Speaking of frittatas, I like them for brunch and for dinner whether it’s Valentine’s Day or not. They’re quick, easy, and a perfect delivery system for lots of yummy, fiber-filled left over vegetables. I can throw one together in a heartbeat when guests arrive tired and hungry. If I’m low on leftover veggies, I use frozen English peas which I always have on hand. Okay, I’ll admit sometimes I sauté onions, shiitake mushrooms, and red bell pepper rather than using leftovers. They make one of my favorite delicious combinations in a frittata or alongside a slice roast beef.
I don’t limit the ingredients to vegetables. Country ham and asparagus; bacon and cheddar; sausage, feta, and kale; salmon and dill are all flavor combinations I love encased in fluffy eggs. Just like the traditional one pot meal, you can throw in anything that you think will taste good.

So what’s the formula for a successful Valentine’s Day frittata? Use an oven safe skillet, get the broiler hot, coat your skillet in oil or butter, choose fully cooked meats and/or vegetables with complimentary flavors and enhance them with herbs or cheese, salt and pepper. Warm the meat, vegetables, and herbs in the oil coated skillet over medium low heat. Add a splash of water to 6-8 eggs for fluffiness before you lightly whisk them along with the salt and pepper. Add the eggs to the skillet, sprinkle with cheese and cook until the eggs set and only a tiny layer of liquid egg is left in the center on top. Finish under the broiler causing the eggs to rise and lightly brown.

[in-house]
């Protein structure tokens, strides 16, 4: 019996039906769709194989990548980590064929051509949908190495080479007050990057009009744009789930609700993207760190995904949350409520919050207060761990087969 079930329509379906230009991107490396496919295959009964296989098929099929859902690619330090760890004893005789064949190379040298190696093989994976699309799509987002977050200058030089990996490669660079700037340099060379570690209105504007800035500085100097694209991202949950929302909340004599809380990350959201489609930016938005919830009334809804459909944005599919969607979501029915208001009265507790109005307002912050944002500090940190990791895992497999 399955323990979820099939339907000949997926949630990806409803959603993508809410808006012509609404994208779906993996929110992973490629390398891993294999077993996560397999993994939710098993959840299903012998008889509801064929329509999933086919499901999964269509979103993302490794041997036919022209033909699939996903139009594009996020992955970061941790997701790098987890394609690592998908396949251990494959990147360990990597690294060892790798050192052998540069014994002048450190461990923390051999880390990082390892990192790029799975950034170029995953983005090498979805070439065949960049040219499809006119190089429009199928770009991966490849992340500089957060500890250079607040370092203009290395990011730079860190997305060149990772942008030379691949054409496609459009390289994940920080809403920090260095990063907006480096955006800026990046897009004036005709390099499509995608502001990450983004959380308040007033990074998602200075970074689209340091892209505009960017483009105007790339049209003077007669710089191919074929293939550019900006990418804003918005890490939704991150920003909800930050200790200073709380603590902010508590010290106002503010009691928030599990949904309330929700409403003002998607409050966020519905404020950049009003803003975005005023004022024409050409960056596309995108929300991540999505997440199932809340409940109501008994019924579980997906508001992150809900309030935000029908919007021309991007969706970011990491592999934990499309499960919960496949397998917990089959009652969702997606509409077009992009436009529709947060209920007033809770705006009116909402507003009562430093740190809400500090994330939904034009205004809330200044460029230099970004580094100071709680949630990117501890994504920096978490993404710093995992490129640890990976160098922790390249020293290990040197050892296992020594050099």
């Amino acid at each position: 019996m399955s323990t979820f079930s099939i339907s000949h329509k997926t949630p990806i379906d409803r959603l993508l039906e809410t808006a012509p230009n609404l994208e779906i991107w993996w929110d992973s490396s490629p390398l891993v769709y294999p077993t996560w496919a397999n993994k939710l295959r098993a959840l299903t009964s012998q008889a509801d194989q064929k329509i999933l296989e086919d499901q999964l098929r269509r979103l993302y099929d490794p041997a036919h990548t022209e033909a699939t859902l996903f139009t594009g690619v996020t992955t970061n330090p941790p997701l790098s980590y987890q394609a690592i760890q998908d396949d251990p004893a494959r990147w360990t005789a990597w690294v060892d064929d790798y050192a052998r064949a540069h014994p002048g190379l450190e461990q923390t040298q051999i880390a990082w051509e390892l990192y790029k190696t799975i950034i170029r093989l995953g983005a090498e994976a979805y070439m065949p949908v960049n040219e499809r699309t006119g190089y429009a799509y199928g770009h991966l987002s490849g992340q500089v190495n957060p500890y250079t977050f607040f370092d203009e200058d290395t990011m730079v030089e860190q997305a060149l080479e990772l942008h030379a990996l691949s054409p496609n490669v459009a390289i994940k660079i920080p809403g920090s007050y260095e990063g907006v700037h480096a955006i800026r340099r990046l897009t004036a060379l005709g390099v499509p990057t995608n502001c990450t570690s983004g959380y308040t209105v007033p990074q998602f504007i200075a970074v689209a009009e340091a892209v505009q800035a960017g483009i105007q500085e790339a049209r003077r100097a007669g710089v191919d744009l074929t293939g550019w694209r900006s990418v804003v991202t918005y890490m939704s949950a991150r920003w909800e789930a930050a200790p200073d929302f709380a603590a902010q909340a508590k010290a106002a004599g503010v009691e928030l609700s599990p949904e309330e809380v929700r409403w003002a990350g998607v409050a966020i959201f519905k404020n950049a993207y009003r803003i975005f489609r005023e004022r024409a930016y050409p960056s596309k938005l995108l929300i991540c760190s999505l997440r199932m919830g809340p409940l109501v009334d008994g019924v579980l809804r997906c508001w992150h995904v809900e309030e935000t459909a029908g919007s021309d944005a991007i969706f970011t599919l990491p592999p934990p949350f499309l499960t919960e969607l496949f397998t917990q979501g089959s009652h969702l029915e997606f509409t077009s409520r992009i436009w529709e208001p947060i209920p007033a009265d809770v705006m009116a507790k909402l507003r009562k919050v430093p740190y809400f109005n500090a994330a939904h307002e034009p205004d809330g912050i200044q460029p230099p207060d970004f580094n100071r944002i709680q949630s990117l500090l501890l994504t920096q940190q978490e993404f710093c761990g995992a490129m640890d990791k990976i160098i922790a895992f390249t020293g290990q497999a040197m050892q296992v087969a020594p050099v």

Most importantly, don’t forget to include the love. It’s the most important ingredient for heart health every day!



5 Simple Solutions – Last Minute Gluten-Free Super Bowl Snacks

Need some last minute gluten-free Super Bowl snacks? I have a five simple solutions ’cause goodness knows, I need some.

I didn’t plan ahead for tonight’s event. In fact, it was just this morning that I decided to join the party frenzy that is the Super Bowl. In my state, the fact that it’s Sunday eliminates the possibility of grabbing some beer to take along, so at my regular Super Bowl party, I am required to bring food.

I didn’t wake up early. I don’t really want to cook anything. I don’t want to spend a fortune. I want to just run in my neighborhood grocery store on the way to the party and grab some food that everyone will enjoy and that is gluten-free…for me!
Herdez salsa

Here are 5 simple solutions:

1. Salsa and chips
I can grab some HERDEZ® Salsa Verde and a bag of my favorite tortilla chips. Made with freshly harvested green tomatillos, savory onions, spicy serrano peppers, salt and fresh cilantro, the HERDEZ variety is delicious.